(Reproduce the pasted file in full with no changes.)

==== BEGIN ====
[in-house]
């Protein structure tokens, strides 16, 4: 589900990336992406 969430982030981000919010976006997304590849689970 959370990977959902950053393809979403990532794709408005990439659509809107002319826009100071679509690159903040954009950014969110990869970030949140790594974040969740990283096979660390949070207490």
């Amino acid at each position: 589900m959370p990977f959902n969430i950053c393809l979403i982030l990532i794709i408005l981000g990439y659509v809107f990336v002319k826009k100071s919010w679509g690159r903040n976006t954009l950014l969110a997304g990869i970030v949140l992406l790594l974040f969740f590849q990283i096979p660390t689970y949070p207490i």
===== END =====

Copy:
[in-house]
């Protein structure tokens, strides 16, 4: 589900990336992406 969430982030981000919010976006997304590849689970 959370990977959902950053393809979403990532794709408005990439659509809107002319826009100071679509690159903040954009950014969110990869970030949140790594974040969740990283096979660390949070207490």
């Amino acid at each position: 589900m959370p990977f959902n969430i950053c393809l979403i982030l990532i794709i408005l981000g990439y659509v809107f990336v002319k826009k100071s919010w679509g690159r903040n976006t954009l950014l969110a997304g990869i970030v949140l992406l790594l974040f969740f590849q990283i096979p660390t689970y949070p207490i």